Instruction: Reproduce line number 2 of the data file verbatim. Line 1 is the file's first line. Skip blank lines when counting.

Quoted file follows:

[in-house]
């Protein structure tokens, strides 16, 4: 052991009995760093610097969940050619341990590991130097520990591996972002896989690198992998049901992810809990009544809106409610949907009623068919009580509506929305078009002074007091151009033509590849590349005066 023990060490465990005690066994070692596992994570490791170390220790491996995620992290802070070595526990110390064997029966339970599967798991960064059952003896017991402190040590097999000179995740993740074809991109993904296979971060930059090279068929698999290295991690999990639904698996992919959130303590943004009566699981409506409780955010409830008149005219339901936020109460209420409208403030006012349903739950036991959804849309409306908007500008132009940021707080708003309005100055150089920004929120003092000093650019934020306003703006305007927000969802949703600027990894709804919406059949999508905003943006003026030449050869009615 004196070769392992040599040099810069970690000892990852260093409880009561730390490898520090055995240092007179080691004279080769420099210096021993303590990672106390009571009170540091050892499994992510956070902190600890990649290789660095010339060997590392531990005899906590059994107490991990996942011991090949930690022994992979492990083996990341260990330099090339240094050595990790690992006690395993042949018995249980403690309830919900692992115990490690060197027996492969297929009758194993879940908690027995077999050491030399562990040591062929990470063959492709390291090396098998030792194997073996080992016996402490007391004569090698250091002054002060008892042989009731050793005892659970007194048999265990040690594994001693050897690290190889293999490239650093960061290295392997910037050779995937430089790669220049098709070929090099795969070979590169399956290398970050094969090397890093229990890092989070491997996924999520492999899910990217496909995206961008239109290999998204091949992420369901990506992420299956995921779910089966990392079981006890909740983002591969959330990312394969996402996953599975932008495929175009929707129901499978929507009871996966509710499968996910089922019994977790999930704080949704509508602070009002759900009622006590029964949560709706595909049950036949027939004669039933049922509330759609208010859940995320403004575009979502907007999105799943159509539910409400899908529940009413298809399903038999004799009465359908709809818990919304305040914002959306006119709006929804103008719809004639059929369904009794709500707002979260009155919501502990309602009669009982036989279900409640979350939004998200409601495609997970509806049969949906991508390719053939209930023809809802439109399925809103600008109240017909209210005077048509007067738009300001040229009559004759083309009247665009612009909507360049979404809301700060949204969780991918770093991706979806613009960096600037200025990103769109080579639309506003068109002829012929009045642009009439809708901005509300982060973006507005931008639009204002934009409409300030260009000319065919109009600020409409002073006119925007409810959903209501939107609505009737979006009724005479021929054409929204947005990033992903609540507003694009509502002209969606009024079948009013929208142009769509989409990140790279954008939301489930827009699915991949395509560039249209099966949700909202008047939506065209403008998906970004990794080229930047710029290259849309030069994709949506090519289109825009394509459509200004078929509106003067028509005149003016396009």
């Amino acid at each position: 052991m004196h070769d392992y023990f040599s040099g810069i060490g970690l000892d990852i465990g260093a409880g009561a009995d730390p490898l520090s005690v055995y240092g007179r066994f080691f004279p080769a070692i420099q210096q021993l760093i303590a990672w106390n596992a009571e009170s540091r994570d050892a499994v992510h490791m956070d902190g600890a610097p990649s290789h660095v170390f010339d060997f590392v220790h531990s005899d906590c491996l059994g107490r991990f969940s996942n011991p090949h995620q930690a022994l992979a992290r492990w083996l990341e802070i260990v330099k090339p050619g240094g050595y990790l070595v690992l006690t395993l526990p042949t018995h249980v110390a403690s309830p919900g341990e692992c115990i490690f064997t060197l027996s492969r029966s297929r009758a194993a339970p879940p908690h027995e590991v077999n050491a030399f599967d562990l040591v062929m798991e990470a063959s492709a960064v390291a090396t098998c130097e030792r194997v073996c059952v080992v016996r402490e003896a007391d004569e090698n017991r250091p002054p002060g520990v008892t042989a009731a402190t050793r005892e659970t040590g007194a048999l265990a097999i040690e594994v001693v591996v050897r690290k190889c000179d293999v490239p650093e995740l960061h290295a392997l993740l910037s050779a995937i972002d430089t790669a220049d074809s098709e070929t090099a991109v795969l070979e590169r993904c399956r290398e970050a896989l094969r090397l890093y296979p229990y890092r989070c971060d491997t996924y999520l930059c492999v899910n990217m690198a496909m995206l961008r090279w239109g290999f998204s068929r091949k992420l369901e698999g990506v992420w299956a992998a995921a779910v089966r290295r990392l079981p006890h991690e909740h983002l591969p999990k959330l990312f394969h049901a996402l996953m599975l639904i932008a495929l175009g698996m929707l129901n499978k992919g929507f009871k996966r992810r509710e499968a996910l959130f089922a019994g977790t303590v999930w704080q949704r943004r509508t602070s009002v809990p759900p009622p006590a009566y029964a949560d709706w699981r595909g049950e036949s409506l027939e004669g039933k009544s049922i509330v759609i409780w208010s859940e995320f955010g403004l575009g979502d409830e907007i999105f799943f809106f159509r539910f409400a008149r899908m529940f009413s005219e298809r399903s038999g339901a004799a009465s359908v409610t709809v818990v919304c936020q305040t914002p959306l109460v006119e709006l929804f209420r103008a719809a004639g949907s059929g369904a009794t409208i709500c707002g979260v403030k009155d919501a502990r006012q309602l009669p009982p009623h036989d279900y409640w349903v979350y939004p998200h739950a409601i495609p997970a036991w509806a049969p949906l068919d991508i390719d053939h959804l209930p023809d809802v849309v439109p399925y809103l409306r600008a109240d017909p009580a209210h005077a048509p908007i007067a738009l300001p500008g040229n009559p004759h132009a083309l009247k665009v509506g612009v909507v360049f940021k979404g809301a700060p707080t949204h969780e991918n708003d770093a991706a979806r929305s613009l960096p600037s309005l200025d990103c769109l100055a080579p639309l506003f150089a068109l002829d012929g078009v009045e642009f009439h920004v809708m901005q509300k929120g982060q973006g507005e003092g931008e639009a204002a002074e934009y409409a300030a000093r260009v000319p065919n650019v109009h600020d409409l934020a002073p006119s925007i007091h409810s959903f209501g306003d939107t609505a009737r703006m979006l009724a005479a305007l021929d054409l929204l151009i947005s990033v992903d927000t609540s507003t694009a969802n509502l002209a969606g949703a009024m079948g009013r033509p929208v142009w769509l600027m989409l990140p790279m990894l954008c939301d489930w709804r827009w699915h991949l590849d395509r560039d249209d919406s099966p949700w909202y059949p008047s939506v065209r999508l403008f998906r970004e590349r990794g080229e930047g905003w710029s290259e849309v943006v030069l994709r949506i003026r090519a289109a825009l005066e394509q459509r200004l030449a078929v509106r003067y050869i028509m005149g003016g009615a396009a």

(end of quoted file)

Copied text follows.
């Protein structure tokens, strides 16, 4: 052991009995760093610097969940050619341990590991130097520990591996972002896989690198992998049901992810809990009544809106409610949907009623068919009580509506929305078009002074007091151009033509590849590349005066 023990060490465990005690066994070692596992994570490791170390220790491996995620992290802070070595526990110390064997029966339970599967798991960064059952003896017991402190040590097999000179995740993740074809991109993904296979971060930059090279068929698999290295991690999990639904698996992919959130303590943004009566699981409506409780955010409830008149005219339901936020109460209420409208403030006012349903739950036991959804849309409306908007500008132009940021707080708003309005100055150089920004929120003092000093650019934020306003703006305007927000969802949703600027990894709804919406059949999508905003943006003026030449050869009615 004196070769392992040599040099810069970690000892990852260093409880009561730390490898520090055995240092007179080691004279080769420099210096021993303590990672106390009571009170540091050892499994992510956070902190600890990649290789660095010339060997590392531990005899906590059994107490991990996942011991090949930690022994992979492990083996990341260990330099090339240094050595990790690992006690395993042949018995249980403690309830919900692992115990490690060197027996492969297929009758194993879940908690027995077999050491030399562990040591062929990470063959492709390291090396098998030792194997073996080992016996402490007391004569090698250091002054002060008892042989009731050793005892659970007194048999265990040690594994001693050897690290190889293999490239650093960061290295392997910037050779995937430089790669220049098709070929090099795969070979590169399956290398970050094969090397890093229990890092989070491997996924999520492999899910990217496909995206961008239109290999998204091949992420369901990506992420299956995921779910089966990392079981006890909740983002591969959330990312394969996402996953599975932008495929175009929707129901499978929507009871996966509710499968996910089922019994977790999930704080949704509508602070009002759900009622006590029964949560709706595909049950036949027939004669039933049922509330759609208010859940995320403004575009979502907007999105799943159509539910409400899908529940009413298809399903038999004799009465359908709809818990919304305040914002959306006119709006929804103008719809004639059929369904009794709500707002979260009155919501502990309602009669009982036989279900409640979350939004998200409601495609997970509806049969949906991508390719053939209930023809809802439109399925809103600008109240017909209210005077048509007067738009300001040229009559004759083309009247665009612009909507360049979404809301700060949204969780991918770093991706979806613009960096600037200025990103769109080579639309506003068109002829012929009045642009009439809708901005509300982060973006507005931008639009204002934009409409300030260009000319065919109009600020409409002073006119925007409810959903209501939107609505009737979006009724005479021929054409929204947005990033992903609540507003694009509502002209969606009024079948009013929208142009769509989409990140790279954008939301489930827009699915991949395509560039249209099966949700909202008047939506065209403008998906970004990794080229930047710029290259849309030069994709949506090519289109825009394509459509200004078929509106003067028509005149003016396009």